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Home learning ‘could widen Australia’s digital divide’


Pupils from low-income backgrounds are more likely to encounter technology-related issues, says report

A reliance on home learning during the Covid-19 crisis risks long-term disengagement from education among children from low-income families and will further entrench digital inequalities in Australian schools, a group of West Australia education academics has said.

In a report to the federal Department of Education, the Curtin University group raises concerns about the impact of school closures during the pandemic on the most vulnerable 20 per cent of the country’s young people. These include those experiencing poverty, unstable family relations and domestic violence.

“For many vulnerable children, school is not simply about cognitive engagement but also about behavioural and emotional engagement as well as connectedness,” the report says.

“For children in care, or in low-income households, or moving between parents, schools may provide the only constant in their lives and without the presence of routine and the essential pastoral ‘care’ support that a school provides, students may turn away from learning permanently.”

The report was written by public health research fellow Catherine Drane, developmental psychologist Lynette Vernon and Sarah O’Shea, director of the Perth-based university’s national centre for student equity in higher education.

It suggests that partial closure of schools during the Covid-19 pandemic would allow vulnerable pupils to attend and offer a sanctuary “for those who desperately need a regulated and secure environment”.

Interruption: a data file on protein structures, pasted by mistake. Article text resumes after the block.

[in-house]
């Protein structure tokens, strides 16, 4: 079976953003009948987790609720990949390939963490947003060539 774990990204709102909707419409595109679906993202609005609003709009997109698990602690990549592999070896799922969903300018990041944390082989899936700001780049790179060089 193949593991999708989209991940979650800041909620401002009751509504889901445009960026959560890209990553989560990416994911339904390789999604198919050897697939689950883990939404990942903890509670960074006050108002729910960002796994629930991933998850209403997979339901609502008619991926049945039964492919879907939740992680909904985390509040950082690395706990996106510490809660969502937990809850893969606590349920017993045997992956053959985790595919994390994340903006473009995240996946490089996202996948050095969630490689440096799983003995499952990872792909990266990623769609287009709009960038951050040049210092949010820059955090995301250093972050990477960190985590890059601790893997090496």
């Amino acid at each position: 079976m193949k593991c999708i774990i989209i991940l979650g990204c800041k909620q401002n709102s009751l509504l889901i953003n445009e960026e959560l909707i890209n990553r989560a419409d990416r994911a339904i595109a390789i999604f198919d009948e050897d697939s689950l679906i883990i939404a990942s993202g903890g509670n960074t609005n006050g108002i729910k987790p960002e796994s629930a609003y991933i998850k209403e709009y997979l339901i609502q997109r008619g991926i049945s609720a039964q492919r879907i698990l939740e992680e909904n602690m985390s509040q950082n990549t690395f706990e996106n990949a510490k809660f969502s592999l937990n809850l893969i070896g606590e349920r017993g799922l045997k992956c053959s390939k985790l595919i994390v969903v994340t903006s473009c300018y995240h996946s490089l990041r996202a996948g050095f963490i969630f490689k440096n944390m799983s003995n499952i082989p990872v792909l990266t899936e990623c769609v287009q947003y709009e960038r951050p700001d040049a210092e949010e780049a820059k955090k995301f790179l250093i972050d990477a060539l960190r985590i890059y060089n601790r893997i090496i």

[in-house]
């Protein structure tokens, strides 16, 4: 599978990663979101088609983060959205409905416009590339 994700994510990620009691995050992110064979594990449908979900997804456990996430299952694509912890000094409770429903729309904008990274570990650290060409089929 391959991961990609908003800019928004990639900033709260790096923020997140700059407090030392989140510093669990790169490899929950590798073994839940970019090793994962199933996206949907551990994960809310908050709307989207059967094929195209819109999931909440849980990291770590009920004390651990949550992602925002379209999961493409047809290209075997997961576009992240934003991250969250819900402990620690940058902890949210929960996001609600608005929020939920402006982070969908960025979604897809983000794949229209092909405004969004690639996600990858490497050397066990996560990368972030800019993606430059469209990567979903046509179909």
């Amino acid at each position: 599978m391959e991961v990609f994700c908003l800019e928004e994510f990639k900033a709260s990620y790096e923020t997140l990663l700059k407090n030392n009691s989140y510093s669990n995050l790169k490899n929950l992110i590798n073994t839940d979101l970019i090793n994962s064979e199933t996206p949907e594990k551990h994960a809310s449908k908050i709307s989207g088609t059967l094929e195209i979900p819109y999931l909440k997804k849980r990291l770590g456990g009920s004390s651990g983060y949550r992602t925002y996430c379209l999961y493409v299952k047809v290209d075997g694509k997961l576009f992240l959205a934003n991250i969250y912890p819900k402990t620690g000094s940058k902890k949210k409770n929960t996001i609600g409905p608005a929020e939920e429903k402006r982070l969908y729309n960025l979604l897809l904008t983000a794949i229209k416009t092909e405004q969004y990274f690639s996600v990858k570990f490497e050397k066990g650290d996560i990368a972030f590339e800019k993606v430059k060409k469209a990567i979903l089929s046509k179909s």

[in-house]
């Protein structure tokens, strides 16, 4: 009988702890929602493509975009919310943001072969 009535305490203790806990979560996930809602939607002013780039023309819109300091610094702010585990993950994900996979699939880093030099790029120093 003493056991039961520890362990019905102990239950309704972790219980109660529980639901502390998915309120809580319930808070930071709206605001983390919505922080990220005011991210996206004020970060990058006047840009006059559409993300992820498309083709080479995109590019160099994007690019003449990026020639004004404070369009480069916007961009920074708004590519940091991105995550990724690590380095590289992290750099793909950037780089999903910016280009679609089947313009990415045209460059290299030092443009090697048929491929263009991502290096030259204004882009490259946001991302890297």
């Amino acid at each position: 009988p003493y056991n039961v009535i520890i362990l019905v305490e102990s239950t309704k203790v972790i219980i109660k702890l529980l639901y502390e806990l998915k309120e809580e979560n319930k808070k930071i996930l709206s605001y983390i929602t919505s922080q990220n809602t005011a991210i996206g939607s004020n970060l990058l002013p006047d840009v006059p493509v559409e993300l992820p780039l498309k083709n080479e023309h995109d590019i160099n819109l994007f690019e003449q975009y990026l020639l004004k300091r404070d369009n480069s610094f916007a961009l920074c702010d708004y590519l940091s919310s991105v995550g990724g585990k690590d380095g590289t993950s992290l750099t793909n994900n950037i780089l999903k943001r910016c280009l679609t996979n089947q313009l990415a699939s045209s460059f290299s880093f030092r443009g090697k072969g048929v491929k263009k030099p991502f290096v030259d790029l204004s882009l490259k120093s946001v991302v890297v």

The report also says many lower-income households use mobile phone plans to connect to the internet, which means children cannot access online learning resources.

“Mobile-only plans typically have lower download limits and exceeding these limits results in additional costs,” it says.

“This is a multifaceted issue that not only relates to the ownership of hardware (i.e. laptops, computers) but also relates to: internet access, which may be limited; cost, placing further burden on households already under financial strain; or poor connectivity. Again, it is those students from more financially disadvantaged backgrounds that are more likely to encounter technology-related issues with resulting impacts for online learning from home.”

The report also suggests that there are misconceptions about the level of technology proficiency among school pupils and their ability to manage complex educational online resources.

“While young people are often assumed to be digitally ‘savvy’, their use of technology is generally low-level and predominantly for entertainment and personal use, rather than for learning,” it says.

“Despite the emergence of debates around the expertise of the ‘net generation’ or young ‘digital natives’, who have grown up with technology enmeshed within their daily lives, researchers have recognised that the concept of a digital native is far from commonplace.”